Q&A: Importance of treatment

CDI Strategies - Volume 15, Issue 28

Q: I recently listened to a webinar where treatment was emphasized especially for diagnoses such as sepsis, acute respiratory failure, and severe protein calorie malnutrition. How much emphasis should CDI professionals put on treatment?

For example, can we count treatment from a dietician’s recommendation of supplements such as Glucerna or Ensure even if the recommendation was never ordered or given? Or what if a provider ordered something, but the patient refused, or the nurse didn’t administer it?

A: Therapeutic treatment is one criterion within the Uniform Hospital Discharge Data Set (UHDDS) guidelines that makes a diagnosis eligible for code assignment as a secondary diagnosis. Therefore, treatment is always something to consider when performing case reviews. This holds especially true for certain diagnoses such as sepsis, acute respiratory failure, and severe protein calorie malnutrition as these are all diagnoses of significant severity that require treatment.

I find it helpful to ask myself what would happen if the treatment wasn’t provided. For example, if a provider doesn’t treat sepsis, what will happen? If the patient is truly septic, the patient will die. This is why there is so much emphasis on ensuring that IV antibiotics were given for a septic patient. Additionally, if antibiotics were deescalated on a septic patient and the diagnosis continues to be copy and pasted in subsequent notes, this scenario turns into a clinical validation opportunity for the CDI specialist. So, in the case of sepsis, treatment is vitally important.

Let’s apply the same question to acute hypoxic respiratory failure. If a patient meets the criteria of acute hypoxic respiratory failure with a partial pressure of oxygen (PaO2) of less than 60mmhg and doesn’t receive treatment, what will happen? The answer is that the patient will progress into cardio-pulmonary arrest. Additionally, the importance for treatment is actually two-fold for this diagnosis as the underlying etiology that causes or contributes to acute respiratory failure must also be corrected. We can’t send a patient in acute respiratory failure home. So again, treatment is of high importance.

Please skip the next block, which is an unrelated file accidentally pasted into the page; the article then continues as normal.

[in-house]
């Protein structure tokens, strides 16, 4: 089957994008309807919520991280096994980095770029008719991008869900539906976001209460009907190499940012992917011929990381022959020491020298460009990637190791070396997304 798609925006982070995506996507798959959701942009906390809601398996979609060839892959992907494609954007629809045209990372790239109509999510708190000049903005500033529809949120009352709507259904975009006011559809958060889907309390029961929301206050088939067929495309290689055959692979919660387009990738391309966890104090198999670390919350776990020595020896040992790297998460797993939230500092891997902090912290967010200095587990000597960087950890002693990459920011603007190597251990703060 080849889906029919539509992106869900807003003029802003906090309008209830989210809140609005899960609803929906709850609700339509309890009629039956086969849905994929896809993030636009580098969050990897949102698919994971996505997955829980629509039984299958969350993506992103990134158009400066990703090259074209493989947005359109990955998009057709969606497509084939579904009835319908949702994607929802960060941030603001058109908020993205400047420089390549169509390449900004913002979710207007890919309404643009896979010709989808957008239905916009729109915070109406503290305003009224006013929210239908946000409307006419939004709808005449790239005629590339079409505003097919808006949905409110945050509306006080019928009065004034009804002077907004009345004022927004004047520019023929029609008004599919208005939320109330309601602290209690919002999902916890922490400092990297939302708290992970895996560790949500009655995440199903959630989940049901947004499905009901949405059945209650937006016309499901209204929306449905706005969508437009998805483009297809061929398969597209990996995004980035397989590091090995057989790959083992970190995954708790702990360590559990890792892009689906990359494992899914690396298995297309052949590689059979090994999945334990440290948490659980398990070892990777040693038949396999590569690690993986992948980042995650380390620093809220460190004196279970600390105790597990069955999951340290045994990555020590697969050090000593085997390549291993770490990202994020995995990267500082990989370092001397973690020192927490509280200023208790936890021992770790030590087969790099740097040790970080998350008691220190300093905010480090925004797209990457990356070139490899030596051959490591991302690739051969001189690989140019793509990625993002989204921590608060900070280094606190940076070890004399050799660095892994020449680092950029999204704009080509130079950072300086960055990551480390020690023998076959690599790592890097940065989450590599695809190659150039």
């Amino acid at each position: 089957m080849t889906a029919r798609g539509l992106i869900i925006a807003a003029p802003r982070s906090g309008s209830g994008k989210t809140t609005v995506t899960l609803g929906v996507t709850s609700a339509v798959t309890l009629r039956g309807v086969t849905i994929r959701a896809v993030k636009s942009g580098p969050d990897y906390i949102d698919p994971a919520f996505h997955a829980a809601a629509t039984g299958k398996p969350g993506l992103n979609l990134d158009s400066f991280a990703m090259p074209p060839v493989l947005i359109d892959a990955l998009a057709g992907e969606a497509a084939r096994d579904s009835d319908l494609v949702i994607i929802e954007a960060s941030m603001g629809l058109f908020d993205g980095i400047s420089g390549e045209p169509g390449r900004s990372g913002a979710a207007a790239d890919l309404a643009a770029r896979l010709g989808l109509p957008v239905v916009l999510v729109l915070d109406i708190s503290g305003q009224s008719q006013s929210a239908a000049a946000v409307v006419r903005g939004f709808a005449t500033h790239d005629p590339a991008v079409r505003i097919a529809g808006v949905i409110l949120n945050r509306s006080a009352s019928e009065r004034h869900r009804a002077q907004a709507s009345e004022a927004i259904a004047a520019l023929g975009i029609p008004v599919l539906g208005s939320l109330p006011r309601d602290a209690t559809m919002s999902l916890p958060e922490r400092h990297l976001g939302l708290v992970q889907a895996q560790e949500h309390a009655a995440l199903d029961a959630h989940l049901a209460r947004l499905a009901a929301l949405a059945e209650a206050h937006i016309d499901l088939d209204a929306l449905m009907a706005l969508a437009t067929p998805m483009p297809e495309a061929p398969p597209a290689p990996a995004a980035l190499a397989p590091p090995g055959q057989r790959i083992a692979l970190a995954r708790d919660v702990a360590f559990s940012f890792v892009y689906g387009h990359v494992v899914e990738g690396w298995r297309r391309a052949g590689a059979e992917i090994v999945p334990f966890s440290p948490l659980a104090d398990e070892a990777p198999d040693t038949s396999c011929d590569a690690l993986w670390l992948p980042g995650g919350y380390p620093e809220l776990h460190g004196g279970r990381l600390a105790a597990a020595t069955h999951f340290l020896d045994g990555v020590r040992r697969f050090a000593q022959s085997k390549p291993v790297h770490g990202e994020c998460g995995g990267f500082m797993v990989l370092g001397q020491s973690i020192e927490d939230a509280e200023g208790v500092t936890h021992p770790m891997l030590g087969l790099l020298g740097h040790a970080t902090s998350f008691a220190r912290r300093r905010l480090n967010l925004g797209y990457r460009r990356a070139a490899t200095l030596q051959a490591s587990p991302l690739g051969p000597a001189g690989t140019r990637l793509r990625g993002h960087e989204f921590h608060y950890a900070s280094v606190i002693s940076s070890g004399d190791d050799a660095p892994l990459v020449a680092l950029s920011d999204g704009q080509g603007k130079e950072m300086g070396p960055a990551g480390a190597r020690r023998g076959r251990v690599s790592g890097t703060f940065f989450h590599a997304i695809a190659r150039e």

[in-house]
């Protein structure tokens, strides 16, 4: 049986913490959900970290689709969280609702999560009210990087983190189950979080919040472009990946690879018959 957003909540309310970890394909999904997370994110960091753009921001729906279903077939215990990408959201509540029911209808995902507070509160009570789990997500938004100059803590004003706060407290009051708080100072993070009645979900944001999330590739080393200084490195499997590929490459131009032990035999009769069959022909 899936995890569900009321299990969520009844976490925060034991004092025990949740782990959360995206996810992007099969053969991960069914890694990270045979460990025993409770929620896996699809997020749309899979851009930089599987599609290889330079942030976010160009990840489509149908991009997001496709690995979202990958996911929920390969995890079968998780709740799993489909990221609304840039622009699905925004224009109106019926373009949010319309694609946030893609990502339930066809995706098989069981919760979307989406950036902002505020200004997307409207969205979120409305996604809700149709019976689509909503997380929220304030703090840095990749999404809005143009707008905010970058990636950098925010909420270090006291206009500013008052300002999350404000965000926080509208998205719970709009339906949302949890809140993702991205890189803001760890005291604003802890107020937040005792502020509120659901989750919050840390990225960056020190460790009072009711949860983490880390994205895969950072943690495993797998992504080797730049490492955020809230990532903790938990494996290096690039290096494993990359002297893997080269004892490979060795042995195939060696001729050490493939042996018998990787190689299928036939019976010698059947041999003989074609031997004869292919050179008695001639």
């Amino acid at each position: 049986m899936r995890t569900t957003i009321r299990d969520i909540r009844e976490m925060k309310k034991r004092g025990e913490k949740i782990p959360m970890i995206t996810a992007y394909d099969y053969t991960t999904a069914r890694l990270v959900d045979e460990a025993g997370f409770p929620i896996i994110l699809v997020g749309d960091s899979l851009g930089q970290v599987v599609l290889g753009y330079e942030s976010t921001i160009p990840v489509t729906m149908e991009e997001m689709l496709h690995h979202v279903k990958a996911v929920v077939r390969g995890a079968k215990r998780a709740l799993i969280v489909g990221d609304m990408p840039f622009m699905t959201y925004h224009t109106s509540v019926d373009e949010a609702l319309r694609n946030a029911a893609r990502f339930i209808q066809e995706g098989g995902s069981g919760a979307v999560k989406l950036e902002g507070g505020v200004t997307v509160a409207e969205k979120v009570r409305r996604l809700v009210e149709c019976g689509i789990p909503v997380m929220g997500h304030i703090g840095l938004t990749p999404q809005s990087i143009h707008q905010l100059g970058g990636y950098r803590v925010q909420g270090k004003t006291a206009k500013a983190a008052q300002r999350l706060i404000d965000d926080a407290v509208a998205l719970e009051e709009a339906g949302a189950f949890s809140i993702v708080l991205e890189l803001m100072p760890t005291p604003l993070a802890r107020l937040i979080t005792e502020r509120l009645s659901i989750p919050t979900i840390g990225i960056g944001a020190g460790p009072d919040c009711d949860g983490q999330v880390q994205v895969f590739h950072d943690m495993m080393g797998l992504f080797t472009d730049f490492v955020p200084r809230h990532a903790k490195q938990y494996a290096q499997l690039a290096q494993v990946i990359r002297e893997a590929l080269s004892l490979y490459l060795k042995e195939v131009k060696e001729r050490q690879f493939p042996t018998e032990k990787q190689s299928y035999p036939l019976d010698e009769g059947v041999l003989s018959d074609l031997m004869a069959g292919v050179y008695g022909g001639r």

Lastly, let’s look at severe protein calorie malnutrition. When this diagnosis exists, it carries a higher risk of mortality. There are usually numerous nutritional deficiencies that coincide with any type of malnutrition with varying degrees. How a patient responds to being in a malnourished state depends on how healthy they were when the condition began and what is being done about it. If malnutrition is not treated, the patient will deteriorate and can ultimately die. Therefore, treatment as well as identifying the underlying cause are important factors to focus upon, especially with severe protein calorie malnutrition.

I have seen numerous charts where a patient with the documented diagnosis of severe protein calorie malnutrition was discharged on a regular diet or “diet as tolerated” without any follow-up instructions noted. This is where provider education and clinical validation opportunities lie for the CDI specialist. So again, with this diagnosis, a CDI specialist should expect to not only see treatment being implemented but also follow-up and discharge instructions outlining the discharge diet (treatment) and the need for follow-up visits for outpatient evaluation of the condition.

Dieticians make recommendations to the provider, but the provider does not have to agree or implement a dietician’s recommendations. The only entity that can order treatment for any patient is the treating provider. Therefore, a dietician’s recommendations for treatment does not constitute therapeutic treatment and cannot be used as such to determine if a diagnosis can be coded as a secondary diagnosis.

It’s the patient’s right to refuse treatment, even if a provider orders treatment, but it doesn’t negate that the diagnosis exists. If a nurse doesn’t administer an ordered treatment, I would want to know why the treatment was withheld. Was it that they lost IV access and treatment was resumed upon reinsertion of viable IV access? Was it that the patient’s blood pressure was too low to tolerate the treatment? Or was the patient’s mental status not compatible with treatment delivery? These are all good questions to ask while going through the review process. If the answers to these questions aren’t clear and the CDI specialist is unsure of what action to take, they should consult their chain of command in leadership or discuss the case scenario with the provider when appropriate.

For those who may be unfamiliar with UHDDS guidelines, coding and reporting a diagnosis depends on at least one of the following criteria being met:

  • The condition was evaluated and/or monitored,
  • The condition was therapeutically treated,
  • The condition had diagnostics performed,
  • The condition increased nursing care, or
  • The condition increased length of stay

Lastly, we must also remember that clinical validation is mandated by the False Claims Act and is a separate process from DRG validation. The False Claims Act mandates that all diagnoses billed, must be clinically valid. This is an important point to remember when assessing treatment plans.

Editor’s Note: Dawn Valdez, RN, LNC, CDIP, CCDS, CDI education specialist and CDI Boot Camp instructor for HCPro in Middleton, Massachusetts, answered this question. For information, contact her at dvaldez@hcpro.com. For information regarding CDI Boot Camps, click here.

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